History of tea spans millennia and crosses over to fables and legends. Nowadays, you can buy hundreds of tea varieties for a myriad of ailments. Tea is supported by health science around the world. However, in ancient times, tea was a philosophical and even spiritual creation, not just a beverage. Wise men lived their own history, practiced their own religion, and experienced their spiritual growth through the drinking of tea.
Therefore, learning about the history of tea is more significant than the history of most products. Unlike some traditional drinks, tea begins with the legend of an emperor in China, almost 5000 years ago.
The Early History of Tea
Around 2700 BCE, Emperor Shen Nong discovered tea purely by accident, according to the legend. The well-known leader and wiseman was boiling water in his garden when a loose leaf from a tree fell in and flavored the water. He loved it so much that he applied his scientific knowledge to the process and began uncovering the medicinal, mental, and spiritual benefits of tea.
That’s if you ask China. If you ask India, they say that a prince named Bodhi-Dharma discovered tea in 520 while preaching the principles of Buddhism in China. He promised to show his devotion by meditating for nine consecutive years, without sleeping. He failed and, as the legend goes, he tore off his eyelids to prove his guilt. A tea plant grew where the lids bled into the ground.
Even while valuing multiple cultural mythologies, we therefore generally accept the Chinese version of the story.
Tea Travels the Globe
From ancient China, tea made the rounds to Tibet and India. The Tang Dynasty in China popularized the drink for its medicinal benefits, leading to a tea tax and to treatises written on the subject. These documents include ancient tea preparations and practices and therefore remain significant comparisons to how we use tea in the modern-day.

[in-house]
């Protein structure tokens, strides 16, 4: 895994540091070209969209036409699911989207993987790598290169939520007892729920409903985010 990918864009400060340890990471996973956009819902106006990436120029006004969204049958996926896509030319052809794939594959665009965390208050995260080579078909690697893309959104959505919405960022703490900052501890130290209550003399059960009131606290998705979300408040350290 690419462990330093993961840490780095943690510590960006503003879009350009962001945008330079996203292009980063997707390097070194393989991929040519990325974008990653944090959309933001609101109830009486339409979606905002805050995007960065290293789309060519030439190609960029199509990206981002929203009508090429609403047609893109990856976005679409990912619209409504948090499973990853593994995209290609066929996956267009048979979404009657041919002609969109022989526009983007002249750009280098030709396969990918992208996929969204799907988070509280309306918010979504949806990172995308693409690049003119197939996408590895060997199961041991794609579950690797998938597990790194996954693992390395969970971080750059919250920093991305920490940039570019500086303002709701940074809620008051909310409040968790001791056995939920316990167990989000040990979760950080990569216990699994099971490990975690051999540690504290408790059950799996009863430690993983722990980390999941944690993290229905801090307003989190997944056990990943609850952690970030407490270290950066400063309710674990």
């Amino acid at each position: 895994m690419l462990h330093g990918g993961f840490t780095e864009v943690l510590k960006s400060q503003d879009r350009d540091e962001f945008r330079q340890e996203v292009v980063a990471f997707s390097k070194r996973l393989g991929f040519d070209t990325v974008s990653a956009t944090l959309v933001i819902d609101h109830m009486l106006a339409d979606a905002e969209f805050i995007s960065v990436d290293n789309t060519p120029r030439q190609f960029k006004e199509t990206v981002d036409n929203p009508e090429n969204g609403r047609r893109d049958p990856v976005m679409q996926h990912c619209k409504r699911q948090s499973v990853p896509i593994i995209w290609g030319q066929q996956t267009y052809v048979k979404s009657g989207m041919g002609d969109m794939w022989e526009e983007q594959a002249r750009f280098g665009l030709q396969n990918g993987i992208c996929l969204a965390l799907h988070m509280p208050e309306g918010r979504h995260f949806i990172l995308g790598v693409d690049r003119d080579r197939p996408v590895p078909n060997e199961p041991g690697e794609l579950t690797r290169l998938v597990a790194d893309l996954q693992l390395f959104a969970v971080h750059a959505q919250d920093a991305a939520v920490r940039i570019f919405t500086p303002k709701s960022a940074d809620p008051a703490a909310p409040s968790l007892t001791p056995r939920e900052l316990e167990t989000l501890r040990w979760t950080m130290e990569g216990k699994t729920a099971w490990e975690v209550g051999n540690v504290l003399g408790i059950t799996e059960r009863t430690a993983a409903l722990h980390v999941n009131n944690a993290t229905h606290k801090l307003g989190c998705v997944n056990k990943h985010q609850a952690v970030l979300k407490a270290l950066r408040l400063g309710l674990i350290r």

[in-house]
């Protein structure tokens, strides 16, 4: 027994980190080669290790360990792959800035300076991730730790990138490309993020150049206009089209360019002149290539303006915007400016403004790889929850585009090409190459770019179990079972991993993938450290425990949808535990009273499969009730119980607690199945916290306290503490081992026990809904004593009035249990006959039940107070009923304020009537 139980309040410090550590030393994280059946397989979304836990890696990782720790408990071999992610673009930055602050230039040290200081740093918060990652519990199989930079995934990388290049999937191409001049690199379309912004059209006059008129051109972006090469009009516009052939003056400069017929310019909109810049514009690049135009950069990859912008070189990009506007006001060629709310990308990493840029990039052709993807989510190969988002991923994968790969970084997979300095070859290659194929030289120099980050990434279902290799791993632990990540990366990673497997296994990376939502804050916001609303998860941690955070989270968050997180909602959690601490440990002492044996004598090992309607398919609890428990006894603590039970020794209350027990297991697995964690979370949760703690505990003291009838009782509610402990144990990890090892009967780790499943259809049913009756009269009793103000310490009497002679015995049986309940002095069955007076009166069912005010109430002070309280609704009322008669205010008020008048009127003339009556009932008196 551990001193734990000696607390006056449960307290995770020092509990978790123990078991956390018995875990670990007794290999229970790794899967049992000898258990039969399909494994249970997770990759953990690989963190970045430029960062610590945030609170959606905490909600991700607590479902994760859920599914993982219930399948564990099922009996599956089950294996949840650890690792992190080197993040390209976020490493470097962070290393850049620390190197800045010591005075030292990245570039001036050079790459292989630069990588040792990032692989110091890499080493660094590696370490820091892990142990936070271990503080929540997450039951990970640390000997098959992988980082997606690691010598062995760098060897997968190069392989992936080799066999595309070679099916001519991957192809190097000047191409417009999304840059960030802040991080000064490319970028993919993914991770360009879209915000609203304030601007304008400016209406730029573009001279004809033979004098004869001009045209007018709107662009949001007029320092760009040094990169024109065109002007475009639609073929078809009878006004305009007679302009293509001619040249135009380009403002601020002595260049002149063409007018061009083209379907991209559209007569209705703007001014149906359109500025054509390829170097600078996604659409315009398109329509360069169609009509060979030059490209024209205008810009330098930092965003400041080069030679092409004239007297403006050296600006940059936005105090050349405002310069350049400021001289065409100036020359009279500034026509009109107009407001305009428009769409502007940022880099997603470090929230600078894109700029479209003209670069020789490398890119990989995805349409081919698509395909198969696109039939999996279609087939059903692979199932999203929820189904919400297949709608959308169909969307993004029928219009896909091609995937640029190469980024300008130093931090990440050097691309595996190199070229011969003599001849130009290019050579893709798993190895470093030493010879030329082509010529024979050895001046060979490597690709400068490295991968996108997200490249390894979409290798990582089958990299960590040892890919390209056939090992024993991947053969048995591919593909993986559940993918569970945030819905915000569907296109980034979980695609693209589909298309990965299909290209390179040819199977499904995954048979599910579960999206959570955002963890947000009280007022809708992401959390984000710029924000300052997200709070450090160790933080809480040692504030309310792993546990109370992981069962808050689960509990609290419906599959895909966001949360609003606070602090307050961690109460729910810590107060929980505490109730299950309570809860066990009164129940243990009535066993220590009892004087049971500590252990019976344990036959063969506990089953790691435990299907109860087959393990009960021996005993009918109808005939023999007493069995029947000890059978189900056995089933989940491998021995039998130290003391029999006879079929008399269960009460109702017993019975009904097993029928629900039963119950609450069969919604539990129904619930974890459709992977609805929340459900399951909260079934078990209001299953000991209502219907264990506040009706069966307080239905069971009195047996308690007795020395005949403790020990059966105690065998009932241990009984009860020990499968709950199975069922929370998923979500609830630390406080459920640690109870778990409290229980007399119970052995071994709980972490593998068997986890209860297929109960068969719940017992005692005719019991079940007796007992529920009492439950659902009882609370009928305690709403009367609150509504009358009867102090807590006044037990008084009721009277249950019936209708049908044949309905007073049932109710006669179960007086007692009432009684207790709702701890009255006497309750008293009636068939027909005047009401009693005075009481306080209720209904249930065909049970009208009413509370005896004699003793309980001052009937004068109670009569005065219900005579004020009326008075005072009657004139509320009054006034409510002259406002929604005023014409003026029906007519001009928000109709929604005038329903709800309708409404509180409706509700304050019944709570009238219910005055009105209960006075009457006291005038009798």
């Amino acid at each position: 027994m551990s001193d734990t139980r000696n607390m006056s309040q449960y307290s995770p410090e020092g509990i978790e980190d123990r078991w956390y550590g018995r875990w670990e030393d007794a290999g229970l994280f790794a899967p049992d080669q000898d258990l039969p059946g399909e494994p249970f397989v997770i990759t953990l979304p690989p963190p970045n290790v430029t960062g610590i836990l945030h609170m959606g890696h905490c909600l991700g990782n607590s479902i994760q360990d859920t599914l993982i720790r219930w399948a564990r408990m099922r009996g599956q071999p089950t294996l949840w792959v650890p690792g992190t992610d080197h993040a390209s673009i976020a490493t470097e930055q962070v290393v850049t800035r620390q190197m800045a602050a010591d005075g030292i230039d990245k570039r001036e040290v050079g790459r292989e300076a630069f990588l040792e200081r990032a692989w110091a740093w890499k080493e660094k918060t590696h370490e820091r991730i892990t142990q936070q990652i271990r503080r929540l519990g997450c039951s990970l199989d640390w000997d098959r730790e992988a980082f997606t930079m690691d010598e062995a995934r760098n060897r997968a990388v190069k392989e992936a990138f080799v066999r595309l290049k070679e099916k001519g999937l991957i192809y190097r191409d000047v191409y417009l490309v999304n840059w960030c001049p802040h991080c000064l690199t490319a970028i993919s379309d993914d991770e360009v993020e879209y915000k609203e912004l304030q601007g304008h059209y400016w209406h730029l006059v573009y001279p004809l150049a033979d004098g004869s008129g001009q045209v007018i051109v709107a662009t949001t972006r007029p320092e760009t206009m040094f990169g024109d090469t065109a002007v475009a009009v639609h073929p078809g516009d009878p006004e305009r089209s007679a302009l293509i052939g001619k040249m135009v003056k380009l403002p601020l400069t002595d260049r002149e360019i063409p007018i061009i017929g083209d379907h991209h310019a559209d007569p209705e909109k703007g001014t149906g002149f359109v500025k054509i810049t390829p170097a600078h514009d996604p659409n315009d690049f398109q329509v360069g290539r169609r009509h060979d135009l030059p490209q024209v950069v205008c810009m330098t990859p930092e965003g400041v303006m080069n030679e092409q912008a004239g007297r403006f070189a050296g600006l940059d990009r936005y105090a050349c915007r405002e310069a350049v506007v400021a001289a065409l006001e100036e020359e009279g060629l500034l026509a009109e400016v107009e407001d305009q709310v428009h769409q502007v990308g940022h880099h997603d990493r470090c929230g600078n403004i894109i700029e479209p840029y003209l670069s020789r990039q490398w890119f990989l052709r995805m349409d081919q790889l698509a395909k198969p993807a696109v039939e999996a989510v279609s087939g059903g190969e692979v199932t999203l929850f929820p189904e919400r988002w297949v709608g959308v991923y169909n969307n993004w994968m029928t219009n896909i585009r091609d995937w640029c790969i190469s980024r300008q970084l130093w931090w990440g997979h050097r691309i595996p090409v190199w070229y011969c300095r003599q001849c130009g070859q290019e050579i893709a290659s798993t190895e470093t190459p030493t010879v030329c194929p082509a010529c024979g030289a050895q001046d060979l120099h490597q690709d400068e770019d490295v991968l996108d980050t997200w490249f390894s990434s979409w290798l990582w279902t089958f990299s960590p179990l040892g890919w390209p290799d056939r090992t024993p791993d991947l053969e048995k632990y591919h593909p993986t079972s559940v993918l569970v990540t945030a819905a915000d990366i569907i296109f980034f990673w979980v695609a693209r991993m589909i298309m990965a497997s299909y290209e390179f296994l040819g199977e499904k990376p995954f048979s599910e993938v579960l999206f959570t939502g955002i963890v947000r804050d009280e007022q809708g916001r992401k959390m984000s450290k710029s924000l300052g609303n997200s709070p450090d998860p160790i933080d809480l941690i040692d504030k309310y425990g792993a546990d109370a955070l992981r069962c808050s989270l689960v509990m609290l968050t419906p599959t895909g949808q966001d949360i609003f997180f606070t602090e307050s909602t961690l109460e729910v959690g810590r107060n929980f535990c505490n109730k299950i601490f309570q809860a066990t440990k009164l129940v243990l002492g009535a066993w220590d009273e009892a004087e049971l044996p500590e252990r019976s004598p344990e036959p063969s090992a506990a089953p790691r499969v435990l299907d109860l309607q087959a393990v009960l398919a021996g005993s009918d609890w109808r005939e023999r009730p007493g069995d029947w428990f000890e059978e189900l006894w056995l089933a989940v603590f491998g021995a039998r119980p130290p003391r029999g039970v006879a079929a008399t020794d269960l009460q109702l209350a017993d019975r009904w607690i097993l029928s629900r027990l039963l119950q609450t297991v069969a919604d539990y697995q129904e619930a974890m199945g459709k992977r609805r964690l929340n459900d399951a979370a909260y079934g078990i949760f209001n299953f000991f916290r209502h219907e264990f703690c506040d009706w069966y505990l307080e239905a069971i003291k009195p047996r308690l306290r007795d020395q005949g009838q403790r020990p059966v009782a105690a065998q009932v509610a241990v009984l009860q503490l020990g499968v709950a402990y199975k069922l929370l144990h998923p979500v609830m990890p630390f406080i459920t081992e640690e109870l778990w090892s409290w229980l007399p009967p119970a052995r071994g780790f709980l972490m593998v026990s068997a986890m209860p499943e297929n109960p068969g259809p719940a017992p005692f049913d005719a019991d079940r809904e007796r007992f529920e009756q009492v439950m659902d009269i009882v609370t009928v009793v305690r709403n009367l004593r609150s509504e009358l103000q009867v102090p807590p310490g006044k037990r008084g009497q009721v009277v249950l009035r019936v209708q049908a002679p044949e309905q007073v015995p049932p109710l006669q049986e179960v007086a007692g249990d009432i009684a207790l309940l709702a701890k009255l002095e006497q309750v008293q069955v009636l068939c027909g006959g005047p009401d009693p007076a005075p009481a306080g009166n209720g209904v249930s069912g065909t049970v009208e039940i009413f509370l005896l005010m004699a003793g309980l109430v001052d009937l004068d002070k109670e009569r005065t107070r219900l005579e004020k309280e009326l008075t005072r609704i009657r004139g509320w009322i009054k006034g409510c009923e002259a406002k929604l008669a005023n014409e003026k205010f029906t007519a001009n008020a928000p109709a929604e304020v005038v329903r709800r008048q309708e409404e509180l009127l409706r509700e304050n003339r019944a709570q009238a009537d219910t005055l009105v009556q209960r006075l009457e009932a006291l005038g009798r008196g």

Monks and poets spread tea East and West. It reached Japan in the 9th century where it remained dormant until Matcha was discovered, which was green tea made from a finely ground powder. Thus, Matcha was the innovation that led to Japan’s obsession with the drink in the 13th century.
In the Ming Dynasty, people began brewing tea as we do today. Tea merchants began rolling green tea and trading it to missionaries and explorers throughout Europe and Asia. This led to Marco Polo learning of the drink in his travels. However, it didn’t catch on in Europe until the 1600s.
At that time, Dutch merchants began trading it from East to West on the lucrative Silk Road trading route. This led it to England by 1657, where it quickly became the drink of choice for the court and the people. Their colonies naturally picked up the habit as the British East India Company became the dominant trading empire on the planet.
The Takeaway for Tea History
History of tea winds from ancient philosophy to modern rebellion. Even the American colonies expressed their anger with their empire by dumping tea in the harbor. Yet, through Tea Acts, taxes, new health food crazes, and more, tea remains a popular medicinal and recreational drink. In some places, such as China, it remains the national drink of choice.